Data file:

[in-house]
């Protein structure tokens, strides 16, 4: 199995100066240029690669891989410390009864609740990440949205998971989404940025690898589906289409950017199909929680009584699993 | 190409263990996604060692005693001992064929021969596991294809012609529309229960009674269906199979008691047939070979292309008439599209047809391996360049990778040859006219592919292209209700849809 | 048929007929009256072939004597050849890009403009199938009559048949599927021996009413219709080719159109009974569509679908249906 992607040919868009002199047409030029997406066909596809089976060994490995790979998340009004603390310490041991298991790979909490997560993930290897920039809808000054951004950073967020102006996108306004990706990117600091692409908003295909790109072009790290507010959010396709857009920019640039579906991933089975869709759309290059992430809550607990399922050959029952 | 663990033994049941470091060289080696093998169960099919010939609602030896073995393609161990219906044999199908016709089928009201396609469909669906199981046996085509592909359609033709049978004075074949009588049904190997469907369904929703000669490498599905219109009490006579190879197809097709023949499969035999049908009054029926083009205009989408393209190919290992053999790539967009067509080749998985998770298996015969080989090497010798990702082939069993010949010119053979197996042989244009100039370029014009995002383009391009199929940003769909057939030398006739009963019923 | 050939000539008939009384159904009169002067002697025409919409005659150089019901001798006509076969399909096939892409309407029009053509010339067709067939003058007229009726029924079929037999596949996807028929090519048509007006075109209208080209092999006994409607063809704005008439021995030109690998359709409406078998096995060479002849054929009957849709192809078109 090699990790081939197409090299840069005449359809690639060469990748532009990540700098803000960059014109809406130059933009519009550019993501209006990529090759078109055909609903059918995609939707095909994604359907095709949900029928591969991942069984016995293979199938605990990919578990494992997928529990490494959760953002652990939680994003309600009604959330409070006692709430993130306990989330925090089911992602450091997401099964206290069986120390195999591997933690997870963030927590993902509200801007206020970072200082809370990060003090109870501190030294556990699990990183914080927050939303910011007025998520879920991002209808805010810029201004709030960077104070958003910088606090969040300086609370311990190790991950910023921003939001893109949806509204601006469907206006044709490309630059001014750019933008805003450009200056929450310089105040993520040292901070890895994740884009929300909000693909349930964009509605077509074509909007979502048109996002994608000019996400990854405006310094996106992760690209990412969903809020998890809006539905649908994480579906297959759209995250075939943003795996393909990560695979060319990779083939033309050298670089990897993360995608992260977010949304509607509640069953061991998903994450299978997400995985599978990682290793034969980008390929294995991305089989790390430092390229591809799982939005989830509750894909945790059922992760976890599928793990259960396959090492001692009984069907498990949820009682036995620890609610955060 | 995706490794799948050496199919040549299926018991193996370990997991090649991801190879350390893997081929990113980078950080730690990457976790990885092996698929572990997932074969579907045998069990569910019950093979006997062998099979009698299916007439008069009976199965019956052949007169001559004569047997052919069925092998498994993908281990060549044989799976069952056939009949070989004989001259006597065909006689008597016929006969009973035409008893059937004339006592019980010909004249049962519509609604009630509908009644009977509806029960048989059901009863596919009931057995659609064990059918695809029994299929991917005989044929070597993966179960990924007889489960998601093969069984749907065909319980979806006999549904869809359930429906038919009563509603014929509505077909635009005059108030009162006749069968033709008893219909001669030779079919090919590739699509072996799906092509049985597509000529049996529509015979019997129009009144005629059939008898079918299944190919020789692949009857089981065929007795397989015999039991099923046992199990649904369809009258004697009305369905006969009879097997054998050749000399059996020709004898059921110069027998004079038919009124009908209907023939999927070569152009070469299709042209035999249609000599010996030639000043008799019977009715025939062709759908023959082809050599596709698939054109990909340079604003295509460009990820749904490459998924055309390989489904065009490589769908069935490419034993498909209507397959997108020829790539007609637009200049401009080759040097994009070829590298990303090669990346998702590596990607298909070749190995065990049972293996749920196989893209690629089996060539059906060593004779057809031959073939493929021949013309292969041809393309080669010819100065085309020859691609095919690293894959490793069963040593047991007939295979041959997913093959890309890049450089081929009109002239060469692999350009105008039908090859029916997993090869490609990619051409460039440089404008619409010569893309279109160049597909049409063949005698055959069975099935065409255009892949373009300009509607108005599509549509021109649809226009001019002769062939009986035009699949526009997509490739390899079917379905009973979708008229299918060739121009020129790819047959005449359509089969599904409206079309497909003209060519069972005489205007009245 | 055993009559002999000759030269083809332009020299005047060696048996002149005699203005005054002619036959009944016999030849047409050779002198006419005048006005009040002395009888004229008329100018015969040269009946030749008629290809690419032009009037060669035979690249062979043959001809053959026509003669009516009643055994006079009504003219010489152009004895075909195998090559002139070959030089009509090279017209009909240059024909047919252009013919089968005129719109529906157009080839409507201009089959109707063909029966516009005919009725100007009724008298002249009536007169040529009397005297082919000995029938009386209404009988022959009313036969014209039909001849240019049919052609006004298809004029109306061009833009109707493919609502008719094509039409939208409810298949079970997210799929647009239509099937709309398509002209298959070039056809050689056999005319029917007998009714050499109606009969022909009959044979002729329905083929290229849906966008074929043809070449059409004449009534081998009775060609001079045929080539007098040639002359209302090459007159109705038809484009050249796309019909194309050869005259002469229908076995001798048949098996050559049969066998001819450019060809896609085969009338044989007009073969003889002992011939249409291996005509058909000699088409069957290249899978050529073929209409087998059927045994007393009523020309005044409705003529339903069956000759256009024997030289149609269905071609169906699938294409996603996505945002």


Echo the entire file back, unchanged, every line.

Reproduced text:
[in-house]
């Protein structure tokens, strides 16, 4: 199995100066240029690669891989410390009864609740990440949205998971989404940025690898589906289409950017199909929680009584699993 | 190409263990996604060692005693001992064929021969596991294809012609529309229960009674269906199979008691047939070979292309008439599209047809391996360049990778040859006219592919292209209700849809 | 048929007929009256072939004597050849890009403009199938009559048949599927021996009413219709080719159109009974569509679908249906 992607040919868009002199047409030029997406066909596809089976060994490995790979998340009004603390310490041991298991790979909490997560993930290897920039809808000054951004950073967020102006996108306004990706990117600091692409908003295909790109072009790290507010959010396709857009920019640039579906991933089975869709759309290059992430809550607990399922050959029952 | 663990033994049941470091060289080696093998169960099919010939609602030896073995393609161990219906044999199908016709089928009201396609469909669906199981046996085509592909359609033709049978004075074949009588049904190997469907369904929703000669490498599905219109009490006579190879197809097709023949499969035999049908009054029926083009205009989408393209190919290992053999790539967009067509080749998985998770298996015969080989090497010798990702082939069993010949010119053979197996042989244009100039370029014009995002383009391009199929940003769909057939030398006739009963019923 | 050939000539008939009384159904009169002067002697025409919409005659150089019901001798006509076969399909096939892409309407029009053509010339067709067939003058007229009726029924079929037999596949996807028929090519048509007006075109209208080209092999006994409607063809704005008439021995030109690998359709409406078998096995060479002849054929009957849709192809078109 090699990790081939197409090299840069005449359809690639060469990748532009990540700098803000960059014109809406130059933009519009550019993501209006990529090759078109055909609903059918995609939707095909994604359907095709949900029928591969991942069984016995293979199938605990990919578990494992997928529990490494959760953002652990939680994003309600009604959330409070006692709430993130306990989330925090089911992602450091997401099964206290069986120390195999591997933690997870963030927590993902509200801007206020970072200082809370990060003090109870501190030294556990699990990183914080927050939303910011007025998520879920991002209808805010810029201004709030960077104070958003910088606090969040300086609370311990190790991950910023921003939001893109949806509204601006469907206006044709490309630059001014750019933008805003450009200056929450310089105040993520040292901070890895994740884009929300909000693909349930964009509605077509074509909007979502048109996002994608000019996400990854405006310094996106992760690209990412969903809020998890809006539905649908994480579906297959759209995250075939943003795996393909990560695979060319990779083939033309050298670089990897993360995608992260977010949304509607509640069953061991998903994450299978997400995985599978990682290793034969980008390929294995991305089989790390430092390229591809799982939005989830509750894909945790059922992760976890599928793990259960396959090492001692009984069907498990949820009682036995620890609610955060 | 995706490794799948050496199919040549299926018991193996370990997991090649991801190879350390893997081929990113980078950080730690990457976790990885092996698929572990997932074969579907045998069990569910019950093979006997062998099979009698299916007439008069009976199965019956052949007169001559004569047997052919069925092998498994993908281990060549044989799976069952056939009949070989004989001259006597065909006689008597016929006969009973035409008893059937004339006592019980010909004249049962519509609604009630509908009644009977509806029960048989059901009863596919009931057995659609064990059918695809029994299929991917005989044929070597993966179960990924007889489960998601093969069984749907065909319980979806006999549904869809359930429906038919009563509603014929509505077909635009005059108030009162006749069968033709008893219909001669030779079919090919590739699509072996799906092509049985597509000529049996529509015979019997129009009144005629059939008898079918299944190919020789692949009857089981065929007795397989015999039991099923046992199990649904369809009258004697009305369905006969009879097997054998050749000399059996020709004898059921110069027998004079038919009124009908209907023939999927070569152009070469299709042209035999249609000599010996030639000043008799019977009715025939062709759908023959082809050599596709698939054109990909340079604003295509460009990820749904490459998924055309390989489904065009490589769908069935490419034993498909209507397959997108020829790539007609637009200049401009080759040097994009070829590298990303090669990346998702590596990607298909070749190995065990049972293996749920196989893209690629089996060539059906060593004779057809031959073939493929021949013309292969041809393309080669010819100065085309020859691609095919690293894959490793069963040593047991007939295979041959997913093959890309890049450089081929009109002239060469692999350009105008039908090859029916997993090869490609990619051409460039440089404008619409010569893309279109160049597909049409063949005698055959069975099935065409255009892949373009300009509607108005599509549509021109649809226009001019002769062939009986035009699949526009997509490739390899079917379905009973979708008229299918060739121009020129790819047959005449359509089969599904409206079309497909003209060519069972005489205007009245 | 055993009559002999000759030269083809332009020299005047060696048996002149005699203005005054002619036959009944016999030849047409050779002198006419005048006005009040002395009888004229008329100018015969040269009946030749008629290809690419032009009037060669035979690249062979043959001809053959026509003669009516009643055994006079009504003219010489152009004895075909195998090559002139070959030089009509090279017209009909240059024909047919252009013919089968005129719109529906157009080839409507201009089959109707063909029966516009005919009725100007009724008298002249009536007169040529009397005297082919000995029938009386209404009988022959009313036969014209039909001849240019049919052609006004298809004029109306061009833009109707493919609502008719094509039409939208409810298949079970997210799929647009239509099937709309398509002209298959070039056809050689056999005319029917007998009714050499109606009969022909009959044979002729329905083929290229849906966008074929043809070449059409004449009534081998009775060609001079045929080539007098040639002359209302090459007159109705038809484009050249796309019909194309050869005259002469229908076995001798048949098996050559049969066998001819450019060809896609085969009338044989007009073969003889002992011939249409291996005509058909000699088409069957290249899978050529073929209409087998059927045994007393009523020309005044409705003529339903069956000759256009024997030289149609269905071609169906699938294409996603996505945002």